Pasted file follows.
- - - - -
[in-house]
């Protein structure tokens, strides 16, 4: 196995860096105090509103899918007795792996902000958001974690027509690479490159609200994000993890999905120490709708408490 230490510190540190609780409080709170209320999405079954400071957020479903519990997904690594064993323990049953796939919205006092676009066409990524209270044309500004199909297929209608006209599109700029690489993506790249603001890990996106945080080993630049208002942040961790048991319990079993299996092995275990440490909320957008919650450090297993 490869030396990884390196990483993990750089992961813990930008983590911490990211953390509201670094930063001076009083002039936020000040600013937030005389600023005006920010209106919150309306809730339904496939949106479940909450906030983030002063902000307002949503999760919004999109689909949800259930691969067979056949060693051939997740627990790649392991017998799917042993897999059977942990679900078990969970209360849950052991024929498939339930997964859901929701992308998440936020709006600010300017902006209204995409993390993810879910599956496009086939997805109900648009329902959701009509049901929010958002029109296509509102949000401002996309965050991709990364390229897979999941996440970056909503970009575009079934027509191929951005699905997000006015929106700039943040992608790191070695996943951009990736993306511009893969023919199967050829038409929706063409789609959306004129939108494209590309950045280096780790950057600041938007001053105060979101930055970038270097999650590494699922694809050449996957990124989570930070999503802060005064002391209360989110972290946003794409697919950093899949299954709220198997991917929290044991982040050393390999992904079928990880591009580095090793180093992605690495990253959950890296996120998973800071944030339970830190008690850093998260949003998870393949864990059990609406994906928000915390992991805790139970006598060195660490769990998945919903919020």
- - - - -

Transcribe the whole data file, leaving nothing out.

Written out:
[in-house]
């Protein structure tokens, strides 16, 4: 196995860096105090509103899918007795792996902000958001974690027509690479490159609200994000993890999905120490709708408490 230490510190540190609780409080709170209320999405079954400071957020479903519990997904690594064993323990049953796939919205006092676009066409990524209270044309500004199909297929209608006209599109700029690489993506790249603001890990996106945080080993630049208002942040961790048991319990079993299996092995275990440490909320957008919650450090297993 490869030396990884390196990483993990750089992961813990930008983590911490990211953390509201670094930063001076009083002039936020000040600013937030005389600023005006920010209106919150309306809730339904496939949106479940909450906030983030002063902000307002949503999760919004999109689909949800259930691969067979056949060693051939997740627990790649392991017998799917042993897999059977942990679900078990969970209360849950052991024929498939339930997964859901929701992308998440936020709006600010300017902006209204995409993390993810879910599956496009086939997805109900648009329902959701009509049901929010958002029109296509509102949000401002996309965050991709990364390229897979999941996440970056909503970009575009079934027509191929951005699905997000006015929106700039943040992608790191070695996943951009990736993306511009893969023919199967050829038409929706063409789609959306004129939108494209590309950045280096780790950057600041938007001053105060979101930055970038270097999650590494699922694809050449996957990124989570930070999503802060005064002391209360989110972290946003794409697919950093899949299954709220198997991917929290044991982040050393390999992904079928990880591009580095090793180093992605690495990253959950890296996120998973800071944030339970830190008690850093998260949003998870393949864990059990609406994906928000915390992991805790139970006598060195660490769990998945919903919020």